I do not understand the thinking of the very wealthy, particularly the apparent need to continue earning a great deal during the working life, only to become a philanthropist thereafter and give away the wealth. The logic of that pattern eludes me. Why not share the wealth with employees, contractors, and customers during the working life instead? I understand that earnings are one way to keep score in a game that Thorstein Veblen taught us about 100 years ago in his study of the robber barons. But why hasn't that game been superseded by something else that is more socially beneficial and that should ultimately be more satisfying to those playing it? This desire for hoarding beyond any reasonable bound might be justified if trickle down worked. The evidence is plain that it does not. It is probably in the province of the wealthy to decide whether, mainly out of obstinacy, we end up going down the path of demagoguery, uttering libertarian platitudes while Trump as President wrecks the country, or to prevent that outcome by lessening their claims on the pie. I wish I had a better feel for how this choice will play out.
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In this final section I want to took about the "logic of globalization" as it pertains to what workers get paid and then to consider other causes that influenced worker pay historically. As I used to teach intermediate microeconomics, I will take that sort of approach in giving my explanation.
Globalization here means there is an internationally determined perfectly elastic labor supply curve. Wages are set by that. A domestic employer can't pay more than that wage, even if it were able to. Were this employer concerned for the welfare of the employees and hence willing to pay wages in excess of market, that would violate the fiduciary responsibility that the employer has to shareholders. Further, if this were done in a significant way, it would open the firm up to a hostile takeover threat, as the new management could pay employees only at market, make more profit that way, and justify the acquisition of the company accordingly.
This, I think, is mostly bunk, though it sounds a reasonable argument. First, the idea to treat employees and other input suppliers as a cost rather than as a contributor to company value encourages a mindset that costs should be minimized and thus employees should be paid the bare minimum. If employees were, instead, viewed as partners and co-producers, then sharing profits with them would be a natural thing to do. Second, for large established firms there is an ample supply of retained earnings. These are not being reinvested. The retained earnings are just sitting there. The magnitude is on the order of $2 trillion in aggregate. This is with large entrenched firms that have no threat of takeover, while in contrast companies in the 1980s that held lots of idle cash were candidates for hostile takeover. Now, a good fraction of those retained earnings could be paid to employees.
Third, in these large companies the CEO and his/her cronies are major shareholders, if not an outright majority. The expression fiduciary responsibility is itself a euphemism for selfishness and not to worry about the welfare of others. This selfishness makes much more sense in a small, owner-operator organization. As I've tried to argue above, it is hard to understand the utility in the selfishness of the uber rich. It's more a vestigial organ. If the CEO didn't inherit the wealth the selfishness may have been a driver early on (though I bet for many who really liked the work it was more by-product than main product). For example, consider the history of Larry Ellison, who until recently was the CEO of Oracle.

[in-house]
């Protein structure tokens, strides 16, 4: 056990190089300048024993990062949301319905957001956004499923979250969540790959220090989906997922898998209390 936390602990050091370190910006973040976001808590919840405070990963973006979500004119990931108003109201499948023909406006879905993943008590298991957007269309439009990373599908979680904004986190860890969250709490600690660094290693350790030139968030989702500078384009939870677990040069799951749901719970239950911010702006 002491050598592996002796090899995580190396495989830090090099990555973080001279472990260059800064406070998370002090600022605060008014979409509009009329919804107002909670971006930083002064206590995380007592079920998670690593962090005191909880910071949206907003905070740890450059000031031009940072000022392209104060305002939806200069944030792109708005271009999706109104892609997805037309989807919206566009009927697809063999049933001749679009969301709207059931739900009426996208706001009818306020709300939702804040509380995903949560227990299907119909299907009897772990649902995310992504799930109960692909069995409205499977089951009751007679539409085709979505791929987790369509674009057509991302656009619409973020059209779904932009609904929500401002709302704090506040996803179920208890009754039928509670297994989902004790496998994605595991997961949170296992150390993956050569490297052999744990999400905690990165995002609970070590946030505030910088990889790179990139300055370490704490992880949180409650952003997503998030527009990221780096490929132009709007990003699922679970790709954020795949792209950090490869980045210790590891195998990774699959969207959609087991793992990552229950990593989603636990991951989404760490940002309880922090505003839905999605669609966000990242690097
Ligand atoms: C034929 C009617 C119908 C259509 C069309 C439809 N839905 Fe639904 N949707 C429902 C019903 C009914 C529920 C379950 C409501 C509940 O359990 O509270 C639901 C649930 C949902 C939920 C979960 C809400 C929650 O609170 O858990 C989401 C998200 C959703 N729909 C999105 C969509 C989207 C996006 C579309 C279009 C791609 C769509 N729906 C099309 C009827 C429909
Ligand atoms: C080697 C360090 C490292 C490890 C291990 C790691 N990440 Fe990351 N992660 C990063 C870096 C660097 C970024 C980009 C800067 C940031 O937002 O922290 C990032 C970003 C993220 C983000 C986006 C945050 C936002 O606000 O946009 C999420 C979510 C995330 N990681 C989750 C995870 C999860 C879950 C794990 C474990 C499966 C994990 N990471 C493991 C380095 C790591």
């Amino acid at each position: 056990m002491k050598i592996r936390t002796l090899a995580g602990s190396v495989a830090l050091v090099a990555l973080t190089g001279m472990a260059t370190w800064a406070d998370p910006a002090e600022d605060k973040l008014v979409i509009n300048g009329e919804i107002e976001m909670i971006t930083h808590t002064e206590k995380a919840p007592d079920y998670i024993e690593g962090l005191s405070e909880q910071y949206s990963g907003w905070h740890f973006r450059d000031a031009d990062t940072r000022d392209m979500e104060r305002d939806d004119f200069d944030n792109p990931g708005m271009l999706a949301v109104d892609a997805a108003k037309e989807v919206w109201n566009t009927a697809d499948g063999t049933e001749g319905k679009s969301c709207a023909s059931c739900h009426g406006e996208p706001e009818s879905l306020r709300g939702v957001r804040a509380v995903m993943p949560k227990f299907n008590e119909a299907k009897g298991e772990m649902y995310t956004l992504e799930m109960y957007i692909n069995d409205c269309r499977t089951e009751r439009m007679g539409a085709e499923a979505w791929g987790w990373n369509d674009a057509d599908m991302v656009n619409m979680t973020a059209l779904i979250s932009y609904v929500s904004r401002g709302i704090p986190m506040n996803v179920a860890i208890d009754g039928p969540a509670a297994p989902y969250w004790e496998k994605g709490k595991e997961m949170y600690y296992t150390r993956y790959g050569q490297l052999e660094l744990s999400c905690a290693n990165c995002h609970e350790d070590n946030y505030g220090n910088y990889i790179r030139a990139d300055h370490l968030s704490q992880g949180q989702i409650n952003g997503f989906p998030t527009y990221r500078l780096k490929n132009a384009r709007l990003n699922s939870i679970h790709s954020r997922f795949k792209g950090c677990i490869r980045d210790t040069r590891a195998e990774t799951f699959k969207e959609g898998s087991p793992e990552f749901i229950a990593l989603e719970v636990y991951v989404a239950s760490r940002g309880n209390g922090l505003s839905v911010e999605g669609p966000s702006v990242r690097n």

When I teach intermediate microeconomics I ask the students: when the firm earns economic profit (revenue in excess of payment to each factor of production at its opportunity cost) who gets the economic profit? Sometimes this elicits a response - profit goes to shareholders. In turn I respond to the students - shareholders are suppliers of a factor of production - financial capital. They must earn their opportunity cost or they will take their supply elsewhere. They need not earn beyond this. This puzzles the students. So they get quiet after that and ask me, who gets the economic profit? My answer - it can go to any factor of production and might go to other stakeholders as well.
This has them puzzling. How then does the economic profit get distributed? My reply is that it is determined as the solution to a bargaining problem. There are a variety of factors that impacted the outcome of that bargaining problem.
- The rise of predatory finance. You can think of the movie Wall Street and various Gordon Geckos out there. Or you can think of the more recent movie The Big Short. In the old (now quaint) view of finance, it is there to provide liquidity to companies that don't have enough of it and to help the companies manage their financial risk. Predatory finance does neither of those. Instead it steers economic profit to the predator and away from other factors of production.
- The decline in financial regulation and antitrust. Economic profit persists when companies have market power. Competition should cut into that. But competition can be blocked for a variety of reasons, in which case an alternative is for the government to regulate. It has been increasingly reluctant or unable to do so.
- The decline in unions. Labor is now very weak. I'm not sure that I would recommend reading Only One Thing Can Save Us, but it does make the point that a strong labor movement is consistent with high value industrial product and holds up Germany as the shining example for us to emulate.
- Greater and greater myopia regarding corporate earnings. Payments to factors of production in excess of opportunity cost breeds loyalty and may produce down the road returns as a consequence. A company that takes the long view treats its employees well. A company that focuses only on the bottom line today pays dirt wages.